The scheduled data 44, which is a stream of bits, is scrambled in a manner that reduces the peak-to-average power ratio associated with the data using data scrambling logic 46. A cyclic redundancy check (CRC) for the scrambled data is determined and appended to the scrambled data using CRC adding logic 48. Next, channel coding is performed using channel encoder logic 50 to effectively add redundancy to the data to facilitate recovery and error correction at the mobile terminal 16. Again, the channel coding for a particular mobile terminal 16 is based on the CQI. In some embodiments the channel encoder logic 50 uses known Turbo encoding techniques. The encoded data is then processed by rate matching logic 52 to compensate for the data expansion associated with encoding.

Bit interleaver logic 54 systematically reorders the bits in the encoded data to minimize the loss of consecutive data bits. The resultant data bits are systematically mapped into corresponding symbols depending on the chosen baseband modulation by mapping logic 56. Preferably, Quadrature Amplitude Modulation (QAM) or Quadrature Phase Shift Key (QPSK) modulation is used. The degree of modulation is preferably chosen based on the CQI for the particular mobile terminal. The symbols may be systematically reordered to further bolster the immunity of the transmitted signal to periodic data loss caused by frequency selective fading using symbol interleaver logic 58.

At this point, groups of bits have been mapped into symbols representing locations in an amplitude and phase constellation. When spatial diversity is desired, blocks of symbols are then processed by space-time block code (STC) encoder logic 60, which modifies the symbols in a fashion making the transmitted signals more resistant to interference and more readily decoded at a mobile terminal 16. The STC encoder logic 60 processes the incoming symbols and provides n outputs corresponding to the number of transmit antennas 28 for the base station 14. The control system 20 and/or baseband processor 22 provides a mapping control signal to control STC encoding. The control system 20 determines when STTD or BLAST is used, as well as how STTD is constructed, according to the condition of the current channel. At this point, assume the symbols for the n outputs are representative of the data to be transmitted and capable of being recovered by the mobile terminal 16.

For the present example, assume the base station 14 has two antennas 28 (n=2) and the STC encoder logic 60 provides two output streams of symbols. There are two paths between the STC encoder logic 60 to the two antennas 28. Each of the symbol streams output by the STC encoder logic 60 is sent to a corresponding IFFT processor 62, illustrated separately for ease of understanding. In FIG. 5, one processor 62 is illustrated for each path to the corresponding antenna 28. However, one or more processors may be used to provide such digital signal processing, alone or in combination with other processing described herein. The IFFT processors 62 preferably operate on the respective symbols to provide an inverse Fourier Transform. The output of the IFFT processors 62 provides symbols in the time domain. The time domain symbols are grouped into frames, which are associated with a prefix using like insertion logic 64. Each of the resultant signals is up-converted in the digital domain to an intermediate frequency and converted to an analog signal via the corresponding digital up-conversion (DUC) and digital-to-analog (D/A) conversion circuitry 66. The resultant (analog) signals are then simultaneously modulated at the desired RF frequency, amplified, and transmitted via the RF circuitry 68 and antennas 28. It is noted that pilot signals known by the intended mobile terminal 16 are scattered among the sub-carriers. The mobile terminal 16, which is discussed in detail below, will use the pilot signals for channel estimation.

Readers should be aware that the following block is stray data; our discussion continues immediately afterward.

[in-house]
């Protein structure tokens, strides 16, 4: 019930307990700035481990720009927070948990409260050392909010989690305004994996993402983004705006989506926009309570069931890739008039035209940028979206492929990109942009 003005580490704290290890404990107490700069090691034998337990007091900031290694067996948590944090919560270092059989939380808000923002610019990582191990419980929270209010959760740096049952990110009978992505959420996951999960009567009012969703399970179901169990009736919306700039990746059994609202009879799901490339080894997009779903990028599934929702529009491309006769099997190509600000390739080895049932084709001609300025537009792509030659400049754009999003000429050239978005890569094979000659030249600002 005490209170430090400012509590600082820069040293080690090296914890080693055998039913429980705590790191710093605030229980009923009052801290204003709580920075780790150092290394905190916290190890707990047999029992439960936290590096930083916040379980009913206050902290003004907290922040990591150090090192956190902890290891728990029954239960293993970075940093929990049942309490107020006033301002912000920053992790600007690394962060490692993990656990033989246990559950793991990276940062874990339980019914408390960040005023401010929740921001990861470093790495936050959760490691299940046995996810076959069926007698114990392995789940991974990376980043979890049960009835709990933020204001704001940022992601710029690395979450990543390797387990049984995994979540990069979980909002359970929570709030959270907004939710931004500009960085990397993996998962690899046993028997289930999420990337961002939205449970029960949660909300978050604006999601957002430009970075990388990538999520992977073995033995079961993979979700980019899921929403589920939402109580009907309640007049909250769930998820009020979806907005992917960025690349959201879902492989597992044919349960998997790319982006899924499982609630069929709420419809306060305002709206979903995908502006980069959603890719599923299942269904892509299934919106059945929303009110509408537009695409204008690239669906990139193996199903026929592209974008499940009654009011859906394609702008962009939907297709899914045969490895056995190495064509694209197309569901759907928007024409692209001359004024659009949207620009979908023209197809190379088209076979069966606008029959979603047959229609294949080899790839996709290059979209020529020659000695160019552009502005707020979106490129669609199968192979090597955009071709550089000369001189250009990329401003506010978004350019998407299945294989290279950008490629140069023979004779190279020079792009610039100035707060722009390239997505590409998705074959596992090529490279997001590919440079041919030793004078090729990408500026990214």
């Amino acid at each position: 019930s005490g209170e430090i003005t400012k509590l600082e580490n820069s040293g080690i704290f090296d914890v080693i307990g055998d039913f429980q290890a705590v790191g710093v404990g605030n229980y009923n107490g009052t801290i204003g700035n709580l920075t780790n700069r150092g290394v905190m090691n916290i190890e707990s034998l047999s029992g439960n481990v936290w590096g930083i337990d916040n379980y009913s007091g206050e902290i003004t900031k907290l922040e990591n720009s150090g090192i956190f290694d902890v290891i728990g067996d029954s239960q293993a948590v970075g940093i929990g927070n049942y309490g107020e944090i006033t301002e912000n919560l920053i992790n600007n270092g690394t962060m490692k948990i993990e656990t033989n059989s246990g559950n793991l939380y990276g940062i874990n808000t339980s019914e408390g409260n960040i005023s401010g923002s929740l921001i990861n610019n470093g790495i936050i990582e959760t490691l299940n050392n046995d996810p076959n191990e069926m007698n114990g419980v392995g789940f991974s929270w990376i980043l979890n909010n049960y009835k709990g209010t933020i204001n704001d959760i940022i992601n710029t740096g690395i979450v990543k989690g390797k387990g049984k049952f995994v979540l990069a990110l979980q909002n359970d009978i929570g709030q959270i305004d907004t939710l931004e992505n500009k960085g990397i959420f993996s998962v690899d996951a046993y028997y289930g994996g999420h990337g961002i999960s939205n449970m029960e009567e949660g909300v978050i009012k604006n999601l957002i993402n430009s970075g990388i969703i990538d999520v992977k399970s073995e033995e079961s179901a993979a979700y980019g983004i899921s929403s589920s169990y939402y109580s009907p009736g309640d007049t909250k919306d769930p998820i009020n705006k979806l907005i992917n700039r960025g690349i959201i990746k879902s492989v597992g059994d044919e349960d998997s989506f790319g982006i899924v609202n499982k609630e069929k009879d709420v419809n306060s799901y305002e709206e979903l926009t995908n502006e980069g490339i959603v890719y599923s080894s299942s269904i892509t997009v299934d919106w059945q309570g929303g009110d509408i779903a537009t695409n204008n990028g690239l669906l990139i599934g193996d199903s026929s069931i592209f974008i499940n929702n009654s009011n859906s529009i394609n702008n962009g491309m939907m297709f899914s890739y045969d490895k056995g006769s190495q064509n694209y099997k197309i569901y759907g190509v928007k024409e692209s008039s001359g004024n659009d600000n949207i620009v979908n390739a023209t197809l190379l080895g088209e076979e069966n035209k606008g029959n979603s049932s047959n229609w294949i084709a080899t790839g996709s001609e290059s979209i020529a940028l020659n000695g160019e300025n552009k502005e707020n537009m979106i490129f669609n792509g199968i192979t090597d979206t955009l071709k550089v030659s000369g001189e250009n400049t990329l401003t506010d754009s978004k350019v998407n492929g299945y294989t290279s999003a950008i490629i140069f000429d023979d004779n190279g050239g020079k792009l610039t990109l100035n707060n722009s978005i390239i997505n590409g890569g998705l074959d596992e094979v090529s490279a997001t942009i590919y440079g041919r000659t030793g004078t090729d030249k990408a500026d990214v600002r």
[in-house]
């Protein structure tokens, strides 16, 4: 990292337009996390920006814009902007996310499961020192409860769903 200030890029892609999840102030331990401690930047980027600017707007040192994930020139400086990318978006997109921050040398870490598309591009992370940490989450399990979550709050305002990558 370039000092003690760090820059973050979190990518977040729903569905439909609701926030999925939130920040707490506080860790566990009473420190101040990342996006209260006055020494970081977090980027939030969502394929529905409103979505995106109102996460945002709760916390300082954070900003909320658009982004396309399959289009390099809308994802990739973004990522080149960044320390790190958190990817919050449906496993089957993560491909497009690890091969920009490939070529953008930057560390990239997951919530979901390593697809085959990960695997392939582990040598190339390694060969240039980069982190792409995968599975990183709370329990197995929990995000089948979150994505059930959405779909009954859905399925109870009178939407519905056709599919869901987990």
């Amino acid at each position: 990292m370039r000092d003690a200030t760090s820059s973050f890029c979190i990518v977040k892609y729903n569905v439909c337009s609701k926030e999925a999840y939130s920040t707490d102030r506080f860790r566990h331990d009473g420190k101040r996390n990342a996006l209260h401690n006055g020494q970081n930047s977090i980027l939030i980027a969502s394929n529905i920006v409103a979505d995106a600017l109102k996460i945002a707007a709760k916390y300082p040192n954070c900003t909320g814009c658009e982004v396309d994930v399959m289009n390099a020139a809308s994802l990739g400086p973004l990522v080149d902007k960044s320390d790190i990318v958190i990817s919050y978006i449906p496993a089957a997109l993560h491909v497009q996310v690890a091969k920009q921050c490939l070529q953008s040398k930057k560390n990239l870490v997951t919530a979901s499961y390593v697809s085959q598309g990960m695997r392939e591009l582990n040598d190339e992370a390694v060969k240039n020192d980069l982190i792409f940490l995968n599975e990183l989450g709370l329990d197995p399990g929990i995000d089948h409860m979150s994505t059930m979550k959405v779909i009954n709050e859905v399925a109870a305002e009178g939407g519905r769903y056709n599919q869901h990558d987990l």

FIG. 6 illustrates receiver architecture for the receiving of the transmitted signals by the mobile terminal 16 of FIGS. 1 and 4, associated with the logical OFDM transmission architecture of FIG. 5.

Upon arrival of the transmitted signals at each of the antennas 40 of the mobile terminal 16, the respective signals are demodulated and amplified by corresponding RF circuitry 70. In FIG. 6, only one of the two receive paths is described and illustrated in detail. Analog-to-digital (A/D) converter and down-conversion circuitry 72 digitizes and down-converts the analog signal for digital processing. The resultant digitized signal may be used by automatic gain control circuitry (AGC) 74 to control the gain of the amplifiers in the RF circuitry 70 based on the received signal level.

Initially, the digitized signal is provided to synchronization logic 76, which includes coarse synchronization logic 78, which buffers several OFDM symbols and calculates an auto-correlation between the two successive OFDM symbols. A resultant time index corresponding to the maximum of the correlation result determines a fine synchronization search window, which is used by fine synchronization logic 80 to determine a precise framing starting position based on the headers. The output of the fine synchronization logic 80 facilitates frame acquisition by frame alignment logic 84. Proper framing alignment is important so that subsequent FFT processing provides an accurate conversion from the time to the frequency domain. The fine synchronization algorithm is based on the correlation between the received pilot signals carried by the headers and a local copy of the known pilot data. Once frame alignment acquisition occurs, the prefix of the OFDM symbol is removed with prefix removal logic 86 and resultant samples are sent to frequency offset correction logic 88, which compensates for the system frequency offset caused by the unmatched local oscillators in the transmitter and the receiver. Preferably, the synchronization logic 76 includes frequency offset and clock estimation logic 82, which is based on the headers to help estimate such effects on the transmitted signal and provide those estimations to the correction logic 88 to properly process OFDM symbols.